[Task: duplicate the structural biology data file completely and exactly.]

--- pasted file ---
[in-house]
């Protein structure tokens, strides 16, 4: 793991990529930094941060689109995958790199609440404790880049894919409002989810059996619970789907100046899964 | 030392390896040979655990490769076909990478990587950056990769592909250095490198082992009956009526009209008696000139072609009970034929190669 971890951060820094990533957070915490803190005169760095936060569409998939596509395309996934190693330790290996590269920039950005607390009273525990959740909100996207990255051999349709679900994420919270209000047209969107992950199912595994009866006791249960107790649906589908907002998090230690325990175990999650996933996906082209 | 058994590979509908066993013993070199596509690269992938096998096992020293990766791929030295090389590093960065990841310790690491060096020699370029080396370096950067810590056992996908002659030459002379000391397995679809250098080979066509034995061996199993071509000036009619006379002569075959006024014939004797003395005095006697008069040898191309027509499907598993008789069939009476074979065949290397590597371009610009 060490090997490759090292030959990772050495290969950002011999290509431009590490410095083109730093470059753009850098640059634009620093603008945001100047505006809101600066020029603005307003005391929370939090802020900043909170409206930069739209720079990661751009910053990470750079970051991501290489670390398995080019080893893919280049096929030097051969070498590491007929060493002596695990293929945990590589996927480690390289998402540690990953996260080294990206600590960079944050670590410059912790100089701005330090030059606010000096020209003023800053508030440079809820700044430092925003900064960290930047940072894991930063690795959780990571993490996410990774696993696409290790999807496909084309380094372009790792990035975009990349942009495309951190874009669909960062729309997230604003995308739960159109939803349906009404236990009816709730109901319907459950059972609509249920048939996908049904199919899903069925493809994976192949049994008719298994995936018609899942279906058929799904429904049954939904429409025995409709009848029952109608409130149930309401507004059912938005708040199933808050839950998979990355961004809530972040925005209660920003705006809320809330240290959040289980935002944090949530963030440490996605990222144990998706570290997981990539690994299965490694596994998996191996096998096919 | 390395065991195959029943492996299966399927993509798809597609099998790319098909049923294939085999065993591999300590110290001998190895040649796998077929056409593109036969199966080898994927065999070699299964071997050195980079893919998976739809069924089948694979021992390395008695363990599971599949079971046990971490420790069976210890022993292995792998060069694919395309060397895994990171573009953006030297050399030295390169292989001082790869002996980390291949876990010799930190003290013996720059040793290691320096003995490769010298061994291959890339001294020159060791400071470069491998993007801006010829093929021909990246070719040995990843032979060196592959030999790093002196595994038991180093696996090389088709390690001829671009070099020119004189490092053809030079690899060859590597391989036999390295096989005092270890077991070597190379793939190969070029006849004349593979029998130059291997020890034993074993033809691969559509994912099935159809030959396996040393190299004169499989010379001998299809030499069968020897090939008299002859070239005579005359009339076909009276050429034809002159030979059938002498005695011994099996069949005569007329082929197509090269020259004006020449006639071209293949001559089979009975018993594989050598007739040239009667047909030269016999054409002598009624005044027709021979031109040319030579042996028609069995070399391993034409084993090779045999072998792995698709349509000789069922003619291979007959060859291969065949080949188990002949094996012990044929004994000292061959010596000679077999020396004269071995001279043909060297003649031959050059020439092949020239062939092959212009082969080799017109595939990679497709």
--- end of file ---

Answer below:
[in-house]
């Protein structure tokens, strides 16, 4: 793991990529930094941060689109995958790199609440404790880049894919409002989810059996619970789907100046899964 | 030392390896040979655990490769076909990478990587950056990769592909250095490198082992009956009526009209008696000139072609009970034929190669 971890951060820094990533957070915490803190005169760095936060569409998939596509395309996934190693330790290996590269920039950005607390009273525990959740909100996207990255051999349709679900994420919270209000047209969107992950199912595994009866006791249960107790649906589908907002998090230690325990175990999650996933996906082209 | 058994590979509908066993013993070199596509690269992938096998096992020293990766791929030295090389590093960065990841310790690491060096020699370029080396370096950067810590056992996908002659030459002379000391397995679809250098080979066509034995061996199993071509000036009619006379002569075959006024014939004797003395005095006697008069040898191309027509499907598993008789069939009476074979065949290397590597371009610009 060490090997490759090292030959990772050495290969950002011999290509431009590490410095083109730093470059753009850098640059634009620093603008945001100047505006809101600066020029603005307003005391929370939090802020900043909170409206930069739209720079990661751009910053990470750079970051991501290489670390398995080019080893893919280049096929030097051969070498590491007929060493002596695990293929945990590589996927480690390289998402540690990953996260080294990206600590960079944050670590410059912790100089701005330090030059606010000096020209003023800053508030440079809820700044430092925003900064960290930047940072894991930063690795959780990571993490996410990774696993696409290790999807496909084309380094372009790792990035975009990349942009495309951190874009669909960062729309997230604003995308739960159109939803349906009404236990009816709730109901319907459950059972609509249920048939996908049904199919899903069925493809994976192949049994008719298994995936018609899942279906058929799904429904049954939904429409025995409709009848029952109608409130149930309401507004059912938005708040199933808050839950998979990355961004809530972040925005209660920003705006809320809330240290959040289980935002944090949530963030440490996605990222144990998706570290997981990539690994299965490694596994998996191996096998096919 | 390395065991195959029943492996299966399927993509798809597609099998790319098909049923294939085999065993591999300590110290001998190895040649796998077929056409593109036969199966080898994927065999070699299964071997050195980079893919998976739809069924089948694979021992390395008695363990599971599949079971046990971490420790069976210890022993292995792998060069694919395309060397895994990171573009953006030297050399030295390169292989001082790869002996980390291949876990010799930190003290013996720059040793290691320096003995490769010298061994291959890339001294020159060791400071470069491998993007801006010829093929021909990246070719040995990843032979060196592959030999790093002196595994038991180093696996090389088709390690001829671009070099020119004189490092053809030079690899060859590597391989036999390295096989005092270890077991070597190379793939190969070029006849004349593979029998130059291997020890034993074993033809691969559509994912099935159809030959396996040393190299004169499989010379001998299809030499069968020897090939008299002859070239005579005359009339076909009276050429034809002159030979059938002498005695011994099996069949005569007329082929197509090269020259004006020449006639071209293949001559089979009975018993594989050598007739040239009667047909030269016999054409002598009624005044027709021979031109040319030579042996028609069995070399391993034409084993090779045999072998792995698709349509000789069922003619291979007959060859291969065949080949188990002949094996012990044929004994000292061959010596000679077999020396004269071995001279043909060297003649031959050059020439092949020239062939092959212009082969080799017109595939990679497709």